Neck Anatomy and Physiology

neck

Human Neck

The Neck is an extremely complicated place in the body. It not only supports the brain in its quest against gravity, but supplies the passageways from the brain to the entirety of the body. This is the mast of your vessel, the top of the spine. This makes the neck a sort of nervous mecca for the entire body, it is the portal of the entire human body into the organs, through the mouth and also allows for breathing (very important).

The muscular systems of the neck are extremely complex, as they tend to be smaller and refined for smaller muscle movement. There is also a tremendous amount of organic tissue in the neck that is intrinsic to the function of the nervous system. Humans have adapted to being both prey and predator, so the neck serves as an excellent tool for adjusting what is available to the eyes. It allows for great flexibility for human to perceive our environment. Not to mention that it holds our extremely heavy, ten pound head.

Lets look at some of the anatomical structures of the upper spine:

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Major Neck Muscles

  • Levator Scalpulae – connects the top/back of the shoulderblade to the skull
  • Sternocleidomastoid – primary superficial muscles, connects the top of the sternum to the mastoid process of the temporal skull (side of skull)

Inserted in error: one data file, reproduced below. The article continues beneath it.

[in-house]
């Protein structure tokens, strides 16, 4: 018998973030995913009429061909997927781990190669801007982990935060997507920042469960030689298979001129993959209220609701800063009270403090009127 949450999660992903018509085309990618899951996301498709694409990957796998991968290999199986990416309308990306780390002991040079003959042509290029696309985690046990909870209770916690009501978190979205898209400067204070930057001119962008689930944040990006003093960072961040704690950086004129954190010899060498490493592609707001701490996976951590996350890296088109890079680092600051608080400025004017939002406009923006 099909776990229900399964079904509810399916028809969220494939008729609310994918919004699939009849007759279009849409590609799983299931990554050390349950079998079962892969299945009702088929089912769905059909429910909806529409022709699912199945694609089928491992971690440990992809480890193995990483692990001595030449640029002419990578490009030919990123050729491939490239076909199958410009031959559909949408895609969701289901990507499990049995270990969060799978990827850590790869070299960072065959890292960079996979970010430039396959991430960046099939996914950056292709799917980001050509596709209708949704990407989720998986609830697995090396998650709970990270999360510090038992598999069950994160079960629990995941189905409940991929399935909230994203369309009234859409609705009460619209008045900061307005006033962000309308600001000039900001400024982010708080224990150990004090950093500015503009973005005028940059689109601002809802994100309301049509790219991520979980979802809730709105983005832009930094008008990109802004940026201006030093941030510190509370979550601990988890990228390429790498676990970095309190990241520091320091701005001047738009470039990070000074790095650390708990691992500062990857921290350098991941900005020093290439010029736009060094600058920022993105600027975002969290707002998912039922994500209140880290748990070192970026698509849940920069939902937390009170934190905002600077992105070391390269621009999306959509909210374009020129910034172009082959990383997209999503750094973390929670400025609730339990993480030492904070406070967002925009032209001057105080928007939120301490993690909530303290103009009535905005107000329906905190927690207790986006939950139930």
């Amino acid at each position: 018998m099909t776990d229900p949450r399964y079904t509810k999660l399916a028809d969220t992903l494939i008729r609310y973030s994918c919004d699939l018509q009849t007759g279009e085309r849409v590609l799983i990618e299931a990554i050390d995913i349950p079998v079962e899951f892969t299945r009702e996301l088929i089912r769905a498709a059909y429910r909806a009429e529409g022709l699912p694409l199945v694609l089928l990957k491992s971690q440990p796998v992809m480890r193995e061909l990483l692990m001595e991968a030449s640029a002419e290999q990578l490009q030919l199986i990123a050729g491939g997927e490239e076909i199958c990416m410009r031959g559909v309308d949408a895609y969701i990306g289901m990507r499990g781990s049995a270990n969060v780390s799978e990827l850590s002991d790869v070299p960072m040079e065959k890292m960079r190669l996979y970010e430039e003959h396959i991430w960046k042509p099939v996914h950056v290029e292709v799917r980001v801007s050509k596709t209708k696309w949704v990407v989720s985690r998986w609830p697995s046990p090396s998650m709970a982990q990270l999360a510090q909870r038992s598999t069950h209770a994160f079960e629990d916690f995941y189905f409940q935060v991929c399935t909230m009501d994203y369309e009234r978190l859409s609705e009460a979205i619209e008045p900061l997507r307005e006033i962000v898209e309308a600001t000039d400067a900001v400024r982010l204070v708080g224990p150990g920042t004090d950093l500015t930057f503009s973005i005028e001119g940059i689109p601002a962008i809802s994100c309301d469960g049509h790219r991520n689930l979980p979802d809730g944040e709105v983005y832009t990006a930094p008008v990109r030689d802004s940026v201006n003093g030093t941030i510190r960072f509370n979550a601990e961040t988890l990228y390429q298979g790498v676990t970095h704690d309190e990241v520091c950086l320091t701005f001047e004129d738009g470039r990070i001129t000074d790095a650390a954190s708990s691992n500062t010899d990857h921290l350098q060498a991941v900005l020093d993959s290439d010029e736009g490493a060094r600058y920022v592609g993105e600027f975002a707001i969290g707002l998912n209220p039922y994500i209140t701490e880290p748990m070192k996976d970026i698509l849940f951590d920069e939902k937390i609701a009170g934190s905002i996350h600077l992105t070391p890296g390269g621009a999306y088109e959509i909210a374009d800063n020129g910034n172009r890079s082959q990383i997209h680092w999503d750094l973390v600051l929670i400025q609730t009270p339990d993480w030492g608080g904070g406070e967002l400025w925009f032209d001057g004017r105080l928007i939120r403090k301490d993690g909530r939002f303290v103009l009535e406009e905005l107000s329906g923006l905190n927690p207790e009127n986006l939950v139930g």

• Scalene muscles – connects C2-C7 to the upper and second ribs lateral to the spine.
  • Digastric muscles – connects throat to chin

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Major Functional Structures in the neck:

  • Thyroid – regulates heart rate, major endocrine gland controlled by Thyroid Stimulating Hormone produce by the pituitary gland
  • Esophagus – muscular food tube leading to stomach
  • Trachea – breathing tube
  • Cerebral Spine
  • Portions of the brain stem

Depictions of the Human Neck

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Here are some views of the neuronal structures:

Lateral View:

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Anterior View:

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Posterior View:

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I thought these might be useful for reference. I have linked the pictures to the website that I got them from.